Use some stout, firmly fixed branches for climbing, they often spend a lot of their time in trees for the first year or so in the wild, and they have a semi-prehensile tail as youngsters, and are good climbers even as adults.



    Heat:
    All varanid species need relatively high basking surface heat...

    I recommend daytime ambient (air) temperatures of approximately 24c on the cool side, and between approximately 50 to 60c on the SURFACE of the basking object (such as a wooden shelf, large log, flat stones etc, as those are materials that will retain the heat better)...
    Nightime temperatures should not fall below approximately 24c in the coolest parts of the enclosure (including down in the substrate). Without those relatively high basking surface temperatures they cannot function efficiently and they will not thrive or show their natural behaviours, their immune system will be compromised which can lead to many health problems.

    Many less experienced keepers keep them undermetabolised (underheated, etc) and while they may linger for fairly long periods, they usually die long before their potential life expectancy...

    A digital hygrometer/thermometer is a must, the analogue types can be very inaccurate. an infrared Temperature-gun is required to measure the basking surface temperature, it cannot be accurately measured with a thermometer. Here is a link to a Temperature-gun.... Digital Infrared Temperature Temp Gun Thermometer Non-Contact IR Laser Point | eBay
    £ 9.87


    ebay.png
    Digital Infrared Temperature Temp Gun Thermometer Non-Contact IR Laser Poin...
    How it works: Infrared thermometer measure the surface temperature of an object. The units optical system sense ...



    Humidity:

    These species should have a fairly high humidity range of between approximately 60 to 75%+, although this may be lower immediately around the basking area, which is quite acceptable....



    Lighting/Heating bulbs and tubes:

    I prefer to use some supplementary lighting during the daytime, mainly because my enclosures are relatively large and I find with just the basking bulbs the rest of the enclosure can be quite dark. A normal household fluorescent tube emits some UVA (not UVB), and is usually much cheaper than the "reptile" type. I use the 6,500k "daylight" tubes.

    Many keepers these days are using the halogen light bulbs @ Par 30 or 38 (must be flood beam, not spot) for the basking area, these can be fixed in a row of 2 or 3 to evenly heat at least the snout to vent length, which is extremely important. They can be used in fairly low wattages (50w+) and positioned fairly close to the monitor, this means they do not dry out or overheat the rest of the enclosure and they are usually cheaper than the "reptile specific" basking bulbs...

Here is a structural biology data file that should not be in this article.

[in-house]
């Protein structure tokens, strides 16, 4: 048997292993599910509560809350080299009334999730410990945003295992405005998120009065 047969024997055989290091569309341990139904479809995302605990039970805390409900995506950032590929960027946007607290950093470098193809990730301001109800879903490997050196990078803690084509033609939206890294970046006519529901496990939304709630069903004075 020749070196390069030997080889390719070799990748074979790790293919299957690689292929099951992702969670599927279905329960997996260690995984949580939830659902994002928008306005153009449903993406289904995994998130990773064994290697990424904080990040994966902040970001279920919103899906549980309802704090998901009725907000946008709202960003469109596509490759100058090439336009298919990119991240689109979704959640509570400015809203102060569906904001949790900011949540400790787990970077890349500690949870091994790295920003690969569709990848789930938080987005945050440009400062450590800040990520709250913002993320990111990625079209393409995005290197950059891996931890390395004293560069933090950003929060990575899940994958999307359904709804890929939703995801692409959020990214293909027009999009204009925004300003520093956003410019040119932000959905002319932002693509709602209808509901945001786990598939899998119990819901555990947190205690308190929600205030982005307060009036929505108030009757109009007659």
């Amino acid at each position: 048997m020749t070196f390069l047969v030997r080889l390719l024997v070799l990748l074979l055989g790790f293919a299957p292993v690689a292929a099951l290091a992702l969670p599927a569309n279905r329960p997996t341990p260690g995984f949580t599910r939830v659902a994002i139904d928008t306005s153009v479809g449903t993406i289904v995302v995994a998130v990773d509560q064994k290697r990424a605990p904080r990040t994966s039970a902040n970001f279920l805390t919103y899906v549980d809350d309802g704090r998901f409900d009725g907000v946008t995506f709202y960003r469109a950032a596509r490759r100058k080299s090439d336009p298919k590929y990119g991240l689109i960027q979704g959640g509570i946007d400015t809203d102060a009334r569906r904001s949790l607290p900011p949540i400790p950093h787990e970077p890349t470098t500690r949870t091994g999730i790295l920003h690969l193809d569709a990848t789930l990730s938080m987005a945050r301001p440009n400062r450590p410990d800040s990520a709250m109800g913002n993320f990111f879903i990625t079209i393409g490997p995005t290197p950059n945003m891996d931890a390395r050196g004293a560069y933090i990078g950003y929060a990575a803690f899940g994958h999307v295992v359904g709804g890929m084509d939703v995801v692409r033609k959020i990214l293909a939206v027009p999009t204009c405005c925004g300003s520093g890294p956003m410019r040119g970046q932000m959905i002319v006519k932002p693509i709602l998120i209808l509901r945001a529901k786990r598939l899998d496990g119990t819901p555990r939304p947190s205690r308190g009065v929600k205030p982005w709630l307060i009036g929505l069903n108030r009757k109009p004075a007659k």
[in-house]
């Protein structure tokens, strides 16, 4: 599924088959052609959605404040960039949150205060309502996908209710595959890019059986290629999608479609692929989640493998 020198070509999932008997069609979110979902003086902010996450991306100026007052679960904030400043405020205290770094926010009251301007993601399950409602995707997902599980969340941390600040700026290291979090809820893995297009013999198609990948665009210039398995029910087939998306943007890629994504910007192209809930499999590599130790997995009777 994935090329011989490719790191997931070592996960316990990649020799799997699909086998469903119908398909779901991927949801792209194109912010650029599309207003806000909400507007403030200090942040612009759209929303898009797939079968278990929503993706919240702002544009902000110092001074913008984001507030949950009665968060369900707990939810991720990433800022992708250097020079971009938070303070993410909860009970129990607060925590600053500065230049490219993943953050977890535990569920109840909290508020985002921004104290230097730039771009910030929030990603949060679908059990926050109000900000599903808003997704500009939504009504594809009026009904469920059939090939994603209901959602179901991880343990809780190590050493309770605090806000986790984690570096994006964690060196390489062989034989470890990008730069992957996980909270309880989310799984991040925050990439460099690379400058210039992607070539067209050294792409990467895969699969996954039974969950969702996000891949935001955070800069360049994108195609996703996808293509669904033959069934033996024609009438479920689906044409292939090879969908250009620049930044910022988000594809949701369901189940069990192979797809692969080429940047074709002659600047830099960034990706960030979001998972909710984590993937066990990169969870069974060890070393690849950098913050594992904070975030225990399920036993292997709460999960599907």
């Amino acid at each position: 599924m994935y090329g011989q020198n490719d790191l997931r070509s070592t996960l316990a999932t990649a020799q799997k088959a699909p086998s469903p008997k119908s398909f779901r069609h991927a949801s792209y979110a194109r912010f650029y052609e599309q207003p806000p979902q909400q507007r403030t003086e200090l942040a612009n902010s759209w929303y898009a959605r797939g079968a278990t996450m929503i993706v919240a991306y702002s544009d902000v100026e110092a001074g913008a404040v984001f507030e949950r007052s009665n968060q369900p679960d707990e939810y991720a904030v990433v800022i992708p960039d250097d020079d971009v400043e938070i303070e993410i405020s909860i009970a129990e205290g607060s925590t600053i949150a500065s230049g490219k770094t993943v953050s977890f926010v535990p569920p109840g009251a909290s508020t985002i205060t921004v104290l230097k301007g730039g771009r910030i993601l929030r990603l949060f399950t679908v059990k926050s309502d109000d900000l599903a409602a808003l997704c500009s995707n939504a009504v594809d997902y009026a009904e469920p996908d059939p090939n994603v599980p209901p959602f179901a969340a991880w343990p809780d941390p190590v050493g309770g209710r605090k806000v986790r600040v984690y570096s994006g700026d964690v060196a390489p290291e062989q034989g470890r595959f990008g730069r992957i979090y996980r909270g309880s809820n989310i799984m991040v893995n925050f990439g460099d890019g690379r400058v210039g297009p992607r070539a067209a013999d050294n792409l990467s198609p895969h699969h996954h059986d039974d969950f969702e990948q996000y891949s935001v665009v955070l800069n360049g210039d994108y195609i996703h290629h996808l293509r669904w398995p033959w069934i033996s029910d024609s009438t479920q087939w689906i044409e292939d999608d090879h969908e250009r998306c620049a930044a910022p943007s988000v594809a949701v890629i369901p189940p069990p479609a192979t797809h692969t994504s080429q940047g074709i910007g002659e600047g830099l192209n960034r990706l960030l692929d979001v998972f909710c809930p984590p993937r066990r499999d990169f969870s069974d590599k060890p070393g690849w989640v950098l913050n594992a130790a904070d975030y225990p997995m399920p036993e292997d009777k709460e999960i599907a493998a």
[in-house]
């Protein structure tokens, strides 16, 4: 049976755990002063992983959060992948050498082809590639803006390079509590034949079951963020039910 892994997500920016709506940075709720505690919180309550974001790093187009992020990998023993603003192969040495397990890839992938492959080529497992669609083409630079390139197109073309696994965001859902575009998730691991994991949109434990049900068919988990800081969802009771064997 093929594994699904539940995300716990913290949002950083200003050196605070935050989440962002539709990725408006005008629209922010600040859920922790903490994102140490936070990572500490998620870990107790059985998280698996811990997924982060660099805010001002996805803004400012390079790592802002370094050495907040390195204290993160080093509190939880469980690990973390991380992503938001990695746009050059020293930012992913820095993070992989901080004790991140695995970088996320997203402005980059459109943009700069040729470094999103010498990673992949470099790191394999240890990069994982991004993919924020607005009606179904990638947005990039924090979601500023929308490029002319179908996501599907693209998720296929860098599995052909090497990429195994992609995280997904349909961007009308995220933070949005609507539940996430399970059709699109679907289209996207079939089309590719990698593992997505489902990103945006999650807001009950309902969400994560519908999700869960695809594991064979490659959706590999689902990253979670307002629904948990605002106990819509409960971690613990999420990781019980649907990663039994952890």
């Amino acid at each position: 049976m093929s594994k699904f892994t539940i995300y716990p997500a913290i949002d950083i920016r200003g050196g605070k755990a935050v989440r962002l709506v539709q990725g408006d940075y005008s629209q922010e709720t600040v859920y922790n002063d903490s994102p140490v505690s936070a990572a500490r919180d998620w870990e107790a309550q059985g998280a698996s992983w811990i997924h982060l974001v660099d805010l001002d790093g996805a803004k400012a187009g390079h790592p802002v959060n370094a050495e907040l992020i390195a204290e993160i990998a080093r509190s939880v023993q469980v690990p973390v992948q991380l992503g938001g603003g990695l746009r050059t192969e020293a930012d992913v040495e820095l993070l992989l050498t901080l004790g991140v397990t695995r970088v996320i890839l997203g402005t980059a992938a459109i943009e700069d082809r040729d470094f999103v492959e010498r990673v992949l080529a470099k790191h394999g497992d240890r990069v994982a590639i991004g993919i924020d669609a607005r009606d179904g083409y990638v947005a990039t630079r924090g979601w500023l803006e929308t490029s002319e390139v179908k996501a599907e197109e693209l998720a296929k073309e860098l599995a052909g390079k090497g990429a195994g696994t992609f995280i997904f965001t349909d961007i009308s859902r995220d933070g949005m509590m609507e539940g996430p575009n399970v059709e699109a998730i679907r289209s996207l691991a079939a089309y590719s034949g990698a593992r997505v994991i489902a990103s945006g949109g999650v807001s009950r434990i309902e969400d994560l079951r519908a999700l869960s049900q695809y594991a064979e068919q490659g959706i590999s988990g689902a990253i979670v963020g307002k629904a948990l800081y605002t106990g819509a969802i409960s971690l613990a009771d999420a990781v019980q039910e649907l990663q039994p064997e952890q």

Either an infrared bulb or ceramic heat emitter can be used during the night if the temperature drops too low....

    I am now convinced that providing they are kept at optimum temperature levels etc, etc, and offered whole animal prey (including a regular supply of vertebrates) which themselves have been fed a healthy diet, the monitor/s should remain in good health, long lived and productive for many years without the use of the UVB emitting lamps, the D3 levels being maintained through the diet.
    There is no evidence to suggest UVB bulbs and tubes are harmful when used according to the manufacturers instructions, and if the keeper chooses to supply UVB that is fine...
    Foods and feeding:
    I offer the babies/juveniles small whole fish (fresh or saltwater) shrimp/prawns (whole, including the head and shell), rodents, chicks, fertilised eggs (quail or other), insects such as crickets, cockroaches, etc. There is no need to feed live vertebrate prey such as rodents, they can cause injury to the monitor and they may also suffer unnecessarily.
    Feed hatchlings/juveniles daily (their metabolism is at it`s highest) as much as they will eat, but reduce feeding amounts as they come into adulthood, bearing in mind how little excercise they are getting when compared to their wild counterparts... It is acceptable to feed adults each day but only small amounts.
    It is extremely important to keep in mind that they only require as much energy as they use, especially once into adulthood when growth has slowed/stopped, to offer more will result in large fat bodies being stored which the animal cannot possibly make use of and is likely to result in an early death in many cases....
    Important: Lean meats, your own recipe turkey diets etc, are not what is best, whole prey should be considered superior....

    Adult size: Varanus niloticus is known to reach 240cm ....
    Varanus salvator macromaculatus ("common" Asian water monitor) can reach over 270cm...

     

    Attached Files:

    Last edited: Feb 4, 2018
    Darkbird likes this.
  2. Merlin

    Merlin Administrator Staff Member Premium Member

    Thank you Stefan!
    I am stickying this!
     
  3. murrindindi

    murrindindi Elite Member

    Thanks Merlin!